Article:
Youth participation in national parliaments

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The topic of youth participation in politics has found its place on the global agenda, with new attention directed to the question of how to elect more young people to national parliaments and other political positions. The Inter-Parliamentary Union (IPU) adopted the resolution Youth participation in the democratic process at its 122nd Assembly (Bangkok, March–April 2010) and established the Forum of Young Parliamentarians in 2013. It subsequently designed and distributed a questionnaire on youth participation in national parliaments to all its Member Parliaments. This report analyses the nearly 100 responses received by early October 2014, focusing on patterns of youth representation in national parliaments, statutory regulations regarding rights to vote and to run for political office, and the presence of measures to promote youth participation. In line with the Rules and Working Modalities of the IPU Forum of Young Parliamentarians, parliamentarians in this report are considered “young” if they are under 45 years old. Recognizing variations in definitions, however, the report presents the first-ever world ranking of young parliamentarians according to three cut-off ages: 30, 40 and 45. These data and rankings reveal the trends below.

• When “young” is defined as under 30, only one country, Norway, breaks the 10 per cent barrier. Two thirds of single and lower houses of parliament have 2 per cent or fewer young parliamentarians. All upper houses have less than 6 per cent, with three quarters electing no young parliamentarians at all.
• When “young” is defined as under 40, the proportion of young parliamentarians increases slightly. Leading countries are San Marino and Denmark for single and lower chambers, and Kenya and Belgium for upper houses. About half of all single and lower chambers have between 10 and 20 per cent young legislators. Upper houses fare less well, with the vast majority scoring below 10 per cent.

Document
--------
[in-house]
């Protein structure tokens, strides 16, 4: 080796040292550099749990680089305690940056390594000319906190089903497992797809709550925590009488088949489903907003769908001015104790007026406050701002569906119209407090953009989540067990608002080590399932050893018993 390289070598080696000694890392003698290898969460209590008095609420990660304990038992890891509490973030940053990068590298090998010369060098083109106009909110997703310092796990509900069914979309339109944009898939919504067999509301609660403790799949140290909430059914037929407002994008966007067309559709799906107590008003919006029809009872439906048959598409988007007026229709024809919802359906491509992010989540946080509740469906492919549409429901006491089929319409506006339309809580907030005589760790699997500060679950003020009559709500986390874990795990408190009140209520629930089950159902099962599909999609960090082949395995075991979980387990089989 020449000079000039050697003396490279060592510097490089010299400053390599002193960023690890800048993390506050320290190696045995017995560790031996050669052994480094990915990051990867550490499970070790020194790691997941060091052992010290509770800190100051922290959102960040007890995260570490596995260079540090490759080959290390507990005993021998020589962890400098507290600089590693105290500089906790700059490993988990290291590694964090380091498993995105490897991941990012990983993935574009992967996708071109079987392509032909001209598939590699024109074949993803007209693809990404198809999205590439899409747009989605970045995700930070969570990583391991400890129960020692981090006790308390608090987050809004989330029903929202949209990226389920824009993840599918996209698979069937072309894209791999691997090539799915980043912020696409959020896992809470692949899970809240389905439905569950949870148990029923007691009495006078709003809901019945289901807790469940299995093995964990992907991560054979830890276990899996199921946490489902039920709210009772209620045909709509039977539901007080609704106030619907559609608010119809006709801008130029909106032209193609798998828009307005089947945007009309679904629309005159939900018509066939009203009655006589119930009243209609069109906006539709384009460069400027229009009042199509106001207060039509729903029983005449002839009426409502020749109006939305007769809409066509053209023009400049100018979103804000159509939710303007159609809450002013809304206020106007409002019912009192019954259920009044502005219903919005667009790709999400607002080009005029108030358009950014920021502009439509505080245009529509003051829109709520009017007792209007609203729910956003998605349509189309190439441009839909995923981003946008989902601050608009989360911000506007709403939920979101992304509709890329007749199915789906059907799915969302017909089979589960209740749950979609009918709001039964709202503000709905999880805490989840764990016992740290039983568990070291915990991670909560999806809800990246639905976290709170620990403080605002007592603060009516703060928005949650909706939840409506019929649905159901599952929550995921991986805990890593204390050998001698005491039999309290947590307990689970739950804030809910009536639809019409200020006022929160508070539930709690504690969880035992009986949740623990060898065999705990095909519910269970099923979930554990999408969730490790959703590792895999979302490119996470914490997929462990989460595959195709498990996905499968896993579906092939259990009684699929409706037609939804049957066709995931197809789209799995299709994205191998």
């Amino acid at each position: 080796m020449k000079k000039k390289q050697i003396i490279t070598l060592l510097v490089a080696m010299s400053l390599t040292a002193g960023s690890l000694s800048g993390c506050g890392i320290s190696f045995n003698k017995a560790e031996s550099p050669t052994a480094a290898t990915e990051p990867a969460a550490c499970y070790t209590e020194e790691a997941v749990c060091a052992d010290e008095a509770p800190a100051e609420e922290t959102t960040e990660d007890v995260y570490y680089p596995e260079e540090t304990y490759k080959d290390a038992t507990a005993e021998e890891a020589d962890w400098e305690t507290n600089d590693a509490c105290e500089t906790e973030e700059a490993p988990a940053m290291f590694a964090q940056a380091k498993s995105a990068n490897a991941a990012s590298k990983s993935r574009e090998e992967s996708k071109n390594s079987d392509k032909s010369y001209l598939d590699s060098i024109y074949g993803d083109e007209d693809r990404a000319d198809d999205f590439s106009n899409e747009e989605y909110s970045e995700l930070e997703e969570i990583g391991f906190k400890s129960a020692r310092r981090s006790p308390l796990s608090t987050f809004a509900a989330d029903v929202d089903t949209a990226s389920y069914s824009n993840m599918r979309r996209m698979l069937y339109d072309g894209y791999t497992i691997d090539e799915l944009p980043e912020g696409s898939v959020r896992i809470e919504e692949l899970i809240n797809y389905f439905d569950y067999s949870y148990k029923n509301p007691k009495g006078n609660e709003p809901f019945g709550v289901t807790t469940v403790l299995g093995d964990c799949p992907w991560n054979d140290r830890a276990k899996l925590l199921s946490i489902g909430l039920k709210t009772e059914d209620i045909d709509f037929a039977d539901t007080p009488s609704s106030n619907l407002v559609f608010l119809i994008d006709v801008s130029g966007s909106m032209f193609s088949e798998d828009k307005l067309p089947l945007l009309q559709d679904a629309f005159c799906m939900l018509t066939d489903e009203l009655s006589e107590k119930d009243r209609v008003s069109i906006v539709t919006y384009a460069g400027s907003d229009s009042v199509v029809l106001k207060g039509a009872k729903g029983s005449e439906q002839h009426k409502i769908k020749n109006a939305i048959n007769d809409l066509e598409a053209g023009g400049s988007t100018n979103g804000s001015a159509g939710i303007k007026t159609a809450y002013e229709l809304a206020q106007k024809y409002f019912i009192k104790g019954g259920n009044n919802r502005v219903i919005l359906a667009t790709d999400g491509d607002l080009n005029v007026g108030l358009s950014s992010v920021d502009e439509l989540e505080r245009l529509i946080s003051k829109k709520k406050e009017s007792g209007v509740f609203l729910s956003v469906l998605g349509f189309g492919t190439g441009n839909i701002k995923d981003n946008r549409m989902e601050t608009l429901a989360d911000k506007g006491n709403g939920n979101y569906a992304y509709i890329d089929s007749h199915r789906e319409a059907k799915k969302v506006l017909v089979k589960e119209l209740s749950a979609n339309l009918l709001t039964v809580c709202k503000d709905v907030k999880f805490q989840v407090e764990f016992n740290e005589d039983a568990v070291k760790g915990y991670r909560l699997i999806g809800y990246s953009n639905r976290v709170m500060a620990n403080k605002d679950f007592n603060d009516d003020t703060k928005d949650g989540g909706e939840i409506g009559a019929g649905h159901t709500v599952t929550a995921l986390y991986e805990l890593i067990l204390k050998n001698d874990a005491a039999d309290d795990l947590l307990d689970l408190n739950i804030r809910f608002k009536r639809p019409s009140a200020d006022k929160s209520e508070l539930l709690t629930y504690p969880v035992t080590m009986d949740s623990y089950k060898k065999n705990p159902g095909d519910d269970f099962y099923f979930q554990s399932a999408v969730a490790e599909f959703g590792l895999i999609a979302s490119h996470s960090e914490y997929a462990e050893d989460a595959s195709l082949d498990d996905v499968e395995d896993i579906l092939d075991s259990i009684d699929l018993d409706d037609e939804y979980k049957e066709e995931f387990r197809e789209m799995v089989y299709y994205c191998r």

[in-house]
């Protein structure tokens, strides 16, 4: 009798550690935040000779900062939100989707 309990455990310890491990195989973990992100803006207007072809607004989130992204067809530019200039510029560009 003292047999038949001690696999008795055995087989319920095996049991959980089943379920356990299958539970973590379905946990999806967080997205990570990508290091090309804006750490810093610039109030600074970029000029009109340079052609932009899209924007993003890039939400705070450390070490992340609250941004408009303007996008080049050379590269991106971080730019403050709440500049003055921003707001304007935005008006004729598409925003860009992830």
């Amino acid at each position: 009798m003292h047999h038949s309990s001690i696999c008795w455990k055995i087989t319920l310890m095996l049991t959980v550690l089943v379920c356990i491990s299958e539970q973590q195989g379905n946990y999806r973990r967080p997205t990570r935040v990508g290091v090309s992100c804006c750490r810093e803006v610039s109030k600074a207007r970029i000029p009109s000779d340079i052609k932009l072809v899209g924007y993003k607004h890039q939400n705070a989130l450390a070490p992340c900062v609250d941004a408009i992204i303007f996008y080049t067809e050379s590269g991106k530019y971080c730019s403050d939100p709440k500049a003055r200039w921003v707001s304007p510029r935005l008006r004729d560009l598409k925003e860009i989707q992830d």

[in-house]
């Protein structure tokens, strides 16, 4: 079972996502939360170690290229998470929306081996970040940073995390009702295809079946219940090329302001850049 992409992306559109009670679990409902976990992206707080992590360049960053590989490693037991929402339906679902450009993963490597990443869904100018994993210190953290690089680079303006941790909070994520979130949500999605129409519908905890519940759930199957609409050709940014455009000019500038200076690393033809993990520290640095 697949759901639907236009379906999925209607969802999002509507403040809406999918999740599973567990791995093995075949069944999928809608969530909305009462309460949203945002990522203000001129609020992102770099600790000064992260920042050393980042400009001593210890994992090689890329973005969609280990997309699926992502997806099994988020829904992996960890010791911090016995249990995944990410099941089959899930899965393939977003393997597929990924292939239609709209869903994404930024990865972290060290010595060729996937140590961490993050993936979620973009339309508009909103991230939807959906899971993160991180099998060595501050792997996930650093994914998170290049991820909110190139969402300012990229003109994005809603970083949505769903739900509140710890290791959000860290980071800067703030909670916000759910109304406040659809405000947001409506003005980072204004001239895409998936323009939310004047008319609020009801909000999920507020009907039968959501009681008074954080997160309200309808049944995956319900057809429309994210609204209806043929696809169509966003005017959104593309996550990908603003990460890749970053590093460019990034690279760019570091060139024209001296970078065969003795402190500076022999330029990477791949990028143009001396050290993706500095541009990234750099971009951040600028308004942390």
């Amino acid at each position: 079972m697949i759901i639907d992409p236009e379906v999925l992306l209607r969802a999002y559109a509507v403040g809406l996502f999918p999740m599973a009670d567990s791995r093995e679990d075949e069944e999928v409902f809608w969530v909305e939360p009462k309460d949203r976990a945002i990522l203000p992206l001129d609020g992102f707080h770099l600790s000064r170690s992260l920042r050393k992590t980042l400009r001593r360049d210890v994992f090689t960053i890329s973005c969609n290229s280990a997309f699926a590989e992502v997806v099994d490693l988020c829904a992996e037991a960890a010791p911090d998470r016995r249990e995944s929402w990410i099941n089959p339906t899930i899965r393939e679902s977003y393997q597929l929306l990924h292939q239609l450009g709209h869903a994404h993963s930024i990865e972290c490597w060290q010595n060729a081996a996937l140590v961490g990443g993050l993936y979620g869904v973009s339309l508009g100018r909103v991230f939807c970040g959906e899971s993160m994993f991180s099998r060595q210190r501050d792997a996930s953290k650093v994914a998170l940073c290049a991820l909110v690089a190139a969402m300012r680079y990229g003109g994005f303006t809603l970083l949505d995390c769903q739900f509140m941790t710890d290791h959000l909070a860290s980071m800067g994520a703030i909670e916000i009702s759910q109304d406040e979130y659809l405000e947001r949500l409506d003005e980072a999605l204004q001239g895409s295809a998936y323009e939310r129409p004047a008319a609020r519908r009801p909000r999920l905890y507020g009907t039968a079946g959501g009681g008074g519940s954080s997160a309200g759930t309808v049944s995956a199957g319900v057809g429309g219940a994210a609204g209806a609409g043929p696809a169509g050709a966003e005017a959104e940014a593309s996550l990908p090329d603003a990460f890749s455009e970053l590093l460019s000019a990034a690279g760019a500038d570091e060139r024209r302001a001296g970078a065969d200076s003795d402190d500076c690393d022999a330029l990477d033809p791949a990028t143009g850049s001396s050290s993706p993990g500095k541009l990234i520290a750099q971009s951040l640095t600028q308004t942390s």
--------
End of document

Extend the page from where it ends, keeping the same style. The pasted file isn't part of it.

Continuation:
• When “young” is defined as under 45, some States show substantial progress, most notably the Netherlands with more than 60 per cent young parliamentarians in the lower house. Indeed, more than one third of the single and lower chambers examined in the report had more than 30 per cent young people in parliament. Upper houses perform less well, however, with the top countries, like Belgium and Kenya, electing only half as many young representatives. When youth participation is compared with that of other age cohorts and disaggregated by sex, several notable trends come to light.
• The largest number of parliamentarians, both men and women, falls in the 51–60 age range. Men parliamentarians outnumber women parliamentarians in every single age group.
• Across all the chambers analyzed in the report, the largest gap in representation is between men over 45 and women under 45, suggesting that younger women are doubly disadvantaged compared to parliamentarians with other demographic profiles.
• Among the youngest parliamentarians in each chamber, two thirds were first elected between the ages of 21 and 30. About two thirds are men, and one third women. 



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